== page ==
It was only natural that questions regarding the future of the Fast and Furious movie franchise would surface following the tragic death of star Paul Walker – and let's be clear that the consequences of Walker's death transcend far past the fate of a series of movies he starred in – but a recent interview with studio executives has revealed that there may be more movies coming than we would have initially guessed.
After seeing the recently released trailer, we're sure many are looking forward to the mindless automotive excitement that Fast & Furious 7 promises. The film looks to be going to even crazier extremes in this seventh installation of the franchise, with cars parachuting out of planes, a bus bristling with guns and Jason Statham beating people up. However, the movie doesn't hit theaters until April 3, 2015. That's a bit of a wait, but thankfully a video from Mighty Car Mods is giving us a tas
The Aficionauto host Christopher Rutkowski has a real passion for original and replica cars from movies and television, whether they are from James Bond, Jurassic Park, or incredibly obscure Japanese shows. However, he might have outdone himself this time because he hopped into one of the biggest automotive stars of contemporary cinema. This 1970 Dodge Charger appeared in Fast & Furious and came back in Fast Five, where Paul Walker actually drove it. The menacing, black muscle car will make
How can you put a cost on human life? You can't. But you can attempt to put a price on how much that person's absence can cost a company. And in the case of Paul Walker, that could turn out to be as much as $50 million.
It's easy to think of most wealthy celebrities as egotistical, materialistic individuals who own a Ferrari for every day of the week. The reality, though, is often much less severe. See, they can get attached to things, like cars, just like normal folks. Take Alfred Morris, for example. A 22-year-old running back with the Washington Redskins. Morris still drives the 1991 Mazda 626 that he had in college, despite a healthy $2.2 million contract.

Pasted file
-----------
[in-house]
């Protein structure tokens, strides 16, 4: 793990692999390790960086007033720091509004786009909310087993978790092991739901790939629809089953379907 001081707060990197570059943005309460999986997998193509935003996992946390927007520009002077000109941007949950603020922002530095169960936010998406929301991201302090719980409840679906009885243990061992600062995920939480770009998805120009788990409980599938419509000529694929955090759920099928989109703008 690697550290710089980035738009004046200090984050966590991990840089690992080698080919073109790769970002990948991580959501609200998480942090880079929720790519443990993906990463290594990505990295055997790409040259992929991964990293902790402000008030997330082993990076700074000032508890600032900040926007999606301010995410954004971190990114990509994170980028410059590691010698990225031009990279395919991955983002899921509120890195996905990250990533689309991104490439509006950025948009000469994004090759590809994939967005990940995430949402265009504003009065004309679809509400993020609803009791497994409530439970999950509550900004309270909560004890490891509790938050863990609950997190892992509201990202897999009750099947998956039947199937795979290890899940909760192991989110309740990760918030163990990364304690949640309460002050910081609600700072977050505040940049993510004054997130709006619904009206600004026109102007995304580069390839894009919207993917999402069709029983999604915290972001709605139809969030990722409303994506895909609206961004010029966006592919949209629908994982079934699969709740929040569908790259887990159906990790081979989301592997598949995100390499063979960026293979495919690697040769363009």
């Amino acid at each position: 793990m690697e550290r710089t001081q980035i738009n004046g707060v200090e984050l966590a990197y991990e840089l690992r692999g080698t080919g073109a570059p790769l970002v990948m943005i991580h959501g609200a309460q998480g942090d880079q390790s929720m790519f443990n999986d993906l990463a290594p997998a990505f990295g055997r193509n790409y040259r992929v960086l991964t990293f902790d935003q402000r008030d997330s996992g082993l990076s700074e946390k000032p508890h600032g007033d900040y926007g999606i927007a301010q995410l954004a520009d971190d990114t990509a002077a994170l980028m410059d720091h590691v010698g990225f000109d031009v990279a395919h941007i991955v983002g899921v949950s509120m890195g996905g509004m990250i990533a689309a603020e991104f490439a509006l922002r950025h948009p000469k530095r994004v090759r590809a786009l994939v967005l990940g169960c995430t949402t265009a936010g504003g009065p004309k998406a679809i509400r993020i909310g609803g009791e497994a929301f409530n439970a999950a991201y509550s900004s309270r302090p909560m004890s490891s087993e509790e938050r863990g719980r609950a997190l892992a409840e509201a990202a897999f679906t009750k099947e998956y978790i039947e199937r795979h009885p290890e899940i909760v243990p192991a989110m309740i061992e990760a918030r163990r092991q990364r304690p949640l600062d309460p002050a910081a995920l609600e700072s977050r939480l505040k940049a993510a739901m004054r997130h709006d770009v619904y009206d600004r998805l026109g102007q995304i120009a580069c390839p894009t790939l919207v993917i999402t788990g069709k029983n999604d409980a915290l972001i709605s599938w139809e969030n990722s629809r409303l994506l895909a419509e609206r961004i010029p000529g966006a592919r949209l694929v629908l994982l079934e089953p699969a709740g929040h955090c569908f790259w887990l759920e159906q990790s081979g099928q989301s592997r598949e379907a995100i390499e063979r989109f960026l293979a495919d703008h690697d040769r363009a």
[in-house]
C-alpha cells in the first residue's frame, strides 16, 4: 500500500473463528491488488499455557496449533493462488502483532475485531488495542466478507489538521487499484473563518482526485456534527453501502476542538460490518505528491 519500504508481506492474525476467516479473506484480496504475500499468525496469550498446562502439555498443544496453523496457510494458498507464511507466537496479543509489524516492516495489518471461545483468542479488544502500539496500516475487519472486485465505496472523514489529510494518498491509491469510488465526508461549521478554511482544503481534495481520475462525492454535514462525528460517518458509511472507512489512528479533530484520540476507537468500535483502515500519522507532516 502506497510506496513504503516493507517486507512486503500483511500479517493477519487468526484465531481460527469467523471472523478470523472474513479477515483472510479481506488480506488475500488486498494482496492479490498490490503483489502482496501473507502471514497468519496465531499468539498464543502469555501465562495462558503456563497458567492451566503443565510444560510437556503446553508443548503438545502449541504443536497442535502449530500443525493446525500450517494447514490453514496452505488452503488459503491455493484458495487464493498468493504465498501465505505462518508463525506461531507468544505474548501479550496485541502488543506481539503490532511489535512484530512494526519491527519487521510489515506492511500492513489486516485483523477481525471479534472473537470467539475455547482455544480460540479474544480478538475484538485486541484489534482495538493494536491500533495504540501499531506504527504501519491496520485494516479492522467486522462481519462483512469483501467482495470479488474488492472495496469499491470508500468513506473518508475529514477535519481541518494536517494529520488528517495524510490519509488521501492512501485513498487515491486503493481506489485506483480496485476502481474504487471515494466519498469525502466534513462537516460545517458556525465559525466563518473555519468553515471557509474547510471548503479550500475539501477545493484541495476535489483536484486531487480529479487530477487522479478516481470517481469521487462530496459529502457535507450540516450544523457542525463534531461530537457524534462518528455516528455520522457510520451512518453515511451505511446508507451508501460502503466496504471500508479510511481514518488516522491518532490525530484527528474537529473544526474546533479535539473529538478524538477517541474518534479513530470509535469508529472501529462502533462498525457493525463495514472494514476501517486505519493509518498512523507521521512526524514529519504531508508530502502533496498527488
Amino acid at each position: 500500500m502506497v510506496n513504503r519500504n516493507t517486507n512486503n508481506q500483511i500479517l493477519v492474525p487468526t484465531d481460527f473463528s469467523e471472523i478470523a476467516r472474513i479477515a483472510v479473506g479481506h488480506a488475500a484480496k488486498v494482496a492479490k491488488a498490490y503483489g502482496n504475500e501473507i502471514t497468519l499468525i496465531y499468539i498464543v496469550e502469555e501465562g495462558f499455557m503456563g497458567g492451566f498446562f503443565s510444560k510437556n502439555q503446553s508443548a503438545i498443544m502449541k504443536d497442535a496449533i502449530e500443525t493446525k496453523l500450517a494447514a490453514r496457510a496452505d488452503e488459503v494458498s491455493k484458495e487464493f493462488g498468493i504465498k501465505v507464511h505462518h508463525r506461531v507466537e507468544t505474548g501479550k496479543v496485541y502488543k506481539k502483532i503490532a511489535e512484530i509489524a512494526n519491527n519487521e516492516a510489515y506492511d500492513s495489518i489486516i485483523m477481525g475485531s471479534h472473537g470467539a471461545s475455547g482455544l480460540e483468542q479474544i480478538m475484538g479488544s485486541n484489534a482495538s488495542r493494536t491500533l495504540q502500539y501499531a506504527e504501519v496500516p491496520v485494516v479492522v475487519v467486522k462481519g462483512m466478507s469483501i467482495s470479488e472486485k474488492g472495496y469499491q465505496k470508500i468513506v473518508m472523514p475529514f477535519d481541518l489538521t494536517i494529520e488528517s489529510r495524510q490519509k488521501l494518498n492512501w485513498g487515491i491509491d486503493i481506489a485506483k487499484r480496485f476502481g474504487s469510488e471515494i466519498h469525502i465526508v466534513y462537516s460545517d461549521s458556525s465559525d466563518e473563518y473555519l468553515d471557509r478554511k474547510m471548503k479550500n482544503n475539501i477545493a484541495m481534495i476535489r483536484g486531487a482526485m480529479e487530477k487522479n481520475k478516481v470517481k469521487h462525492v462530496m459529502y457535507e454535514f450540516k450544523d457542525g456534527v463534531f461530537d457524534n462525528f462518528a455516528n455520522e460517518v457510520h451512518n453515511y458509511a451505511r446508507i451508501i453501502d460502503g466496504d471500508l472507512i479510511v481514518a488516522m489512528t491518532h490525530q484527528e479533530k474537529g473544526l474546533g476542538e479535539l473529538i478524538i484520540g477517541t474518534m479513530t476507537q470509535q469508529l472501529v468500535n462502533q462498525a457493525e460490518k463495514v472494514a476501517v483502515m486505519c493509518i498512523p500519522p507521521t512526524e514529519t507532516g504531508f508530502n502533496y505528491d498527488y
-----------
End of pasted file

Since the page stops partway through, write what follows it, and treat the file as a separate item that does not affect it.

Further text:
Since Paul Walker's tragic death in a car accident in late November, one of many persistent questions being posed has centered on how Fast and Furious 7 intends to address the loss of its main character. Walker had reportedly completed most of his dramatic scenes for the upcoming film, but still had more action sequences to finish at the time of his passing.
When actor and Fast & Furious franchise mainstay Paul Walker died in a car accident last November, the next installment, Fast and Furious 7, which was already in production and was due out July 11 of this year. After a pause while Universal Studios figured out how it was going to fill the gap, the screenwriter rewrote the script and filming resumed.
It seems that Fast and Furious 7 is finally back in production. The UAE-based Speeed spotted crews from the movie filming in Abu Dhabi with help from the local police. According to Speeed, the production worked with the constabulary to shut down several roads in the metropolis and simulate a police chase with a Ferrari 458.
The Porsche Carrera GT involved in the November crash that killed Fast and Furious star Paul Walker and racer Roger Rodas was traveling at speeds above 100 miles per hour before Rodas lost control for "unknown reasons," according to a report from the Los Angeles County Coroner's Office that has been acquired by The Hollywood Reporter.
It's been less than a month since the tragic death of Paul Walker, and there have been numerous reports regarding the fate of not only the seventh installment of Fast and Furious but the future of the franchise as a whole. While there is no news about the latter, Vin Diesel announced on his Facebook page that FF7 would hit theaters on April 10, 2015.
Following the crash that claimed the lives of Fast and Furious star Paul Walker and Roger Rodas, we reported on the effect that Walker's death may have on the latest installment of the wildly successful (and profitable) movie series.
The tragic death of Paul Walker in a car accident this past weekend has thrown into doubt the future of the wildly popular and profitable Fast and Furious film franchise, a series the late actor and car enthusiast played an enormous role in. Of the six films, Walker took the lead in five, playing Brian O'Connor, a former Los Angeles Police Department detective and FBI agent. Walker was in the middle of filming Fast and Furious 7 when he was killed.
It was with sad hearts that we reported on the death of Paul Walker, star of the hugely popular Fast and Furious movie franchise, but it is with admiration that we can look back upon his life and successful Hollywood career. To wit: Just prior to his untimely passing, Walker was attending an event put on by his very own charity, Reach Out WorldWide, which was created to help send first responders to disaster areas.
Actor Paul Walker, 40, died Saturday afternoon in a car crash that occurred in Santa Clarita, CA, north of Los Angeles. The death has been confirmed on Walker's own Facebook page with the following message:
Good news, Fast & Furious fans. The cast of the sixth installment of the street-racing film franchise recently took the stage at CinemaCon in Las Vegas to preview a few more clips from the newest installment of the franchise and answer a handful of fan questions.